TRURO — In what could be the first use of a new provision in the Housing Choice Act, a state Land Court judge has ordered residents appealing the town’s permitting of the Cloverleaf affordable housing development on Highland Road to post a $25,000 bond.
Lawyers for the defendants in the suit, developer Ted Malone and the town’s zoning board of appeals, had asked the judge to require a $50,000 bond, the most allowed under the law.
In her eight-page ruling, which set a Dec. 9 deadline for the posting, Judge Diane Rubin expressed doubt about whether 9 of the 10 plaintiffs had legal standing to bring the suit.
“To succeed with their appeal, plaintiffs will first need to satisfy the standing requirement,” Rubin wrote. “In that regard, only one of the 10 plaintiffs is an actual abutter to the project site who is entitled to a presumption of standing.” The other plaintiffs will have to prove that their properties will suffer adverse effects from the project that are greater than the effects the project will have on the general public.
“Fantastic,” said state Sen. Julian Cyr, a vocal advocate for affordable housing, in reacting to the judge’s decision.
“I think it shows the legislation is working to rein in frivolous lawsuits and stem the ‘NIMBYism’ we see in many communities, including my hometown,” said Cyr. “I have no patience for people manipulating the courts to try to run out the clock on desperately needed housing.”
The Cloverleaf project has been in the works since before he was elected in 2016, Cyr said.
The plaintiffs are Lauren P. Anderson, Abby Lynn Corea, George Dineen, Barbara Golding, Samantha Hayman, Joanne Hollander, Donald Horton, Alice Longley, Eve M. Turchinetz, and Christine Maxwell.
“We were surprised and disappointed in the order,” said attorney David Reid, who represents the 10 appellants. He added that they are “looking into the process” for posting the bond but also considering an appeal of the order.
“We had been working on possibly engaging in settlement discussions with the town and developer, but that may have to wait given the posture of the case,” Reid said.
At issue is a 39-unit affordable rental project to be built on state-donated land. It was permitted by the ZBA under the state’s Chapter 40B housing statute.
Opponents filed suit in February in Superior Court against the zoning board and Malone, president of Community Housing Resource. The case was shifted to Land Court in June, with a tentative trial date set for the week of April 18, 2022.
Last month, Truro officials and Malone invoked the new provision of the Housing Choice Act.
In her ruling, Judge Rubin cited several reasons for requiring the bond, although she set the amount at $25,000 because it is limited to coverage of certain case-related costs.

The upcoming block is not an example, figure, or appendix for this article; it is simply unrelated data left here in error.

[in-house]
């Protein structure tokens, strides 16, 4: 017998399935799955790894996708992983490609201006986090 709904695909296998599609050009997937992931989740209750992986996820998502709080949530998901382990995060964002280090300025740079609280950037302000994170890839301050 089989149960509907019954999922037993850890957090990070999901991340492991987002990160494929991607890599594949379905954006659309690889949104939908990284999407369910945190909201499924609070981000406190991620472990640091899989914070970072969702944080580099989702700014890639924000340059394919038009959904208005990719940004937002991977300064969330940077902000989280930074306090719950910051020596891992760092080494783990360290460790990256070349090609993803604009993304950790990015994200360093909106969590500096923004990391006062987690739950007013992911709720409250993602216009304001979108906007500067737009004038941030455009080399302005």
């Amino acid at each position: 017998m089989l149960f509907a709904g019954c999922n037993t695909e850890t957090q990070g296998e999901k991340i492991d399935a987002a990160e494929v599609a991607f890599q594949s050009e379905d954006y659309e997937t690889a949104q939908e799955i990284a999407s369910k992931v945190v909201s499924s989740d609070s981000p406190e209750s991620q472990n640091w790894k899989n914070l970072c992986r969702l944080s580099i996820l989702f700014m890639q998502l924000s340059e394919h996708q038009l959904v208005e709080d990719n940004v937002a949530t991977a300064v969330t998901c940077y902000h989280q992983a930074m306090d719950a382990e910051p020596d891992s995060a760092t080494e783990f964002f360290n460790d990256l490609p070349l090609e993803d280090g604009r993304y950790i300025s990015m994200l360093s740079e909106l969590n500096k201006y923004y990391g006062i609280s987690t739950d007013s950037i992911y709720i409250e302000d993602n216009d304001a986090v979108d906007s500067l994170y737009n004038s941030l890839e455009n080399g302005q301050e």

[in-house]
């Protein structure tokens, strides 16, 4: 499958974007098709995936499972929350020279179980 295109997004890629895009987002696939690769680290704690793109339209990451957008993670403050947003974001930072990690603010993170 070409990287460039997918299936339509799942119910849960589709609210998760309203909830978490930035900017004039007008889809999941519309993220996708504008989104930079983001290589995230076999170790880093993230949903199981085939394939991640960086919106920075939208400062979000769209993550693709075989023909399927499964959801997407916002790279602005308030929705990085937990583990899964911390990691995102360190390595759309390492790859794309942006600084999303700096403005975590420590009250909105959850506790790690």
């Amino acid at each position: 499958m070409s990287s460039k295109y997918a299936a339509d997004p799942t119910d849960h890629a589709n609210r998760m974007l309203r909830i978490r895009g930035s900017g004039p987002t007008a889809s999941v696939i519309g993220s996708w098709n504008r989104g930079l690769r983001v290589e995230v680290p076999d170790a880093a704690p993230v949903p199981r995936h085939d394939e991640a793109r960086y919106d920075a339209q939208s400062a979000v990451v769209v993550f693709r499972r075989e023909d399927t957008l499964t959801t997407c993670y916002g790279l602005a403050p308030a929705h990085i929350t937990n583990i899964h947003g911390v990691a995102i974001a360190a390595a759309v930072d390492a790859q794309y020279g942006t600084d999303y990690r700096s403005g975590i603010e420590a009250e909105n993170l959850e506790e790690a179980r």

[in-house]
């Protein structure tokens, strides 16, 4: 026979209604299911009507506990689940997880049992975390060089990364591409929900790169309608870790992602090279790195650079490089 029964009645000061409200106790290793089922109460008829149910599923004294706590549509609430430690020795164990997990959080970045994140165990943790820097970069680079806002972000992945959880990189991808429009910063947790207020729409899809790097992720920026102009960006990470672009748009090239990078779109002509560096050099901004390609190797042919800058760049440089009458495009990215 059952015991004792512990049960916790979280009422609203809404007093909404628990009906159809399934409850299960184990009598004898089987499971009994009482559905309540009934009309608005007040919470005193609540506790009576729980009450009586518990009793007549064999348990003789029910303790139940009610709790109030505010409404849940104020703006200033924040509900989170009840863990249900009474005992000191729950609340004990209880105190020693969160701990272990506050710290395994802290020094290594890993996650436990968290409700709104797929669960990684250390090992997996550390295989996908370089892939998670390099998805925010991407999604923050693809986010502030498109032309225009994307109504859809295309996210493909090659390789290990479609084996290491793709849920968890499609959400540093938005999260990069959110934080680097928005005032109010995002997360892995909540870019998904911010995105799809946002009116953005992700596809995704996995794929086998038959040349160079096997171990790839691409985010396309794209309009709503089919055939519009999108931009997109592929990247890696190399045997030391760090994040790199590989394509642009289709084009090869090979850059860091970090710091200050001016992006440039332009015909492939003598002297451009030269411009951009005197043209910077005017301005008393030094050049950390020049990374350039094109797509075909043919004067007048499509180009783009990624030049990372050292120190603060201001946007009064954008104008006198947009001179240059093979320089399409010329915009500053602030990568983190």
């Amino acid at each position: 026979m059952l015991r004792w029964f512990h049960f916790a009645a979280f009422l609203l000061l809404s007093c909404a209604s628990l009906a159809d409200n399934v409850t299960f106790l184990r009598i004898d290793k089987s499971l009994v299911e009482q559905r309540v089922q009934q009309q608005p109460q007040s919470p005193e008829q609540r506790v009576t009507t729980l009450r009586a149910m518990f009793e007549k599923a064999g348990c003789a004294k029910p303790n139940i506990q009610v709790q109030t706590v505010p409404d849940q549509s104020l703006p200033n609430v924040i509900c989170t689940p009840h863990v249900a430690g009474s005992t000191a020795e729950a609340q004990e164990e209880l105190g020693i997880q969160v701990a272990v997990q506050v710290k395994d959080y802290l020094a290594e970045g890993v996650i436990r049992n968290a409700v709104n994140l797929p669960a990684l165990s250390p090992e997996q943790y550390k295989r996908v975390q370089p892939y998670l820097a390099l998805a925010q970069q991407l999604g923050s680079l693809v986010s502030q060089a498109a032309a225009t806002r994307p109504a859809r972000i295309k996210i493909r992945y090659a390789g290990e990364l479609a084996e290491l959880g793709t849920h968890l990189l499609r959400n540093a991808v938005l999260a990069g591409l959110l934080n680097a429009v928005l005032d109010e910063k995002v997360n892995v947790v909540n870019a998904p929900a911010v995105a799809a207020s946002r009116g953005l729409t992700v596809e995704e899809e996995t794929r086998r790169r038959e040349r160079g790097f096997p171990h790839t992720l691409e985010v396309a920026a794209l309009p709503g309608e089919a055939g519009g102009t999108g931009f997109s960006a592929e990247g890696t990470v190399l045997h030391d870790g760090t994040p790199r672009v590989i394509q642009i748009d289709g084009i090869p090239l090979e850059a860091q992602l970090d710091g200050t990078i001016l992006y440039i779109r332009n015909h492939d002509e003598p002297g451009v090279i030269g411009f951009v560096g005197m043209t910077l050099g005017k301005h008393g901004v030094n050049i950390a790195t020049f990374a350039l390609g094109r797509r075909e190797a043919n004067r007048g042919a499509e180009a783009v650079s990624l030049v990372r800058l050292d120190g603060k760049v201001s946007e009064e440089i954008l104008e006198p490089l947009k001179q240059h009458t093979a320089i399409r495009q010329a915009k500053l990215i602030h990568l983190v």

“With respect to the merits of the appeal, on the one hand I consider the lengthy due diligence by the town, beginning in 2017,” wrote Rubin. “The due diligence encompassed extensive engineering analyses to extend the water line along with various reports, site plans, and engineering plans.”
Opponents have cited possible contamination of their wells from the project. Rubin noted that the planned wastewater system had been reviewed by a hydrologist and that the ZBA had held 26 hearings and set numerous conditions “to ensure protection of public health and safety with respect to private wells.”
The town and Malone argued that the delay resulting from the suit would increase construction costs and could threaten the viability of the entire project.
As of a July 16 case management conference, “the plaintiffs had yet to engage any experts such that their alleged concerns about potential traffic and wastewater harms were unsupported by engineering analysis and largely speculative,” Rubin wrote.
In his arguments against the bond requirement, attorney Reid focused on a legal technicality, arguing that the new provision in state law “doesn’t expressly apply to appeals of comprehensive permits under Chapter 40B.”
The specific paragraph in the amendment authorizing the bond “makes no reference to ‘affordable housing’ or appeals of ‘comprehensive permits,’ ” Reid wrote.
Rubin disagreed, saying the amendment specifies that bonds can be required when a plaintiff appeals “the decision to approve a special permit, variance or site plan.” In issuing the comprehensive permit for Cloverleaf, the ZBA had granted variances from a handful of local density requirements and also approved a site plan, Rubin said.
Malone said he was pleased with the decision as well as “the detail the judge provided.”
“I hope that it’s precedent-setting and it gives people pause to think,” Malone said, adding that, with consultants and expert witnesses, the case will be costly for both sides.
Cyr said it’s time people start “living their values” when it comes to progressive politics.
“One of our biggest challenges is housing,” the senator said. “At this pace, we aren’t going to have year-round communities.”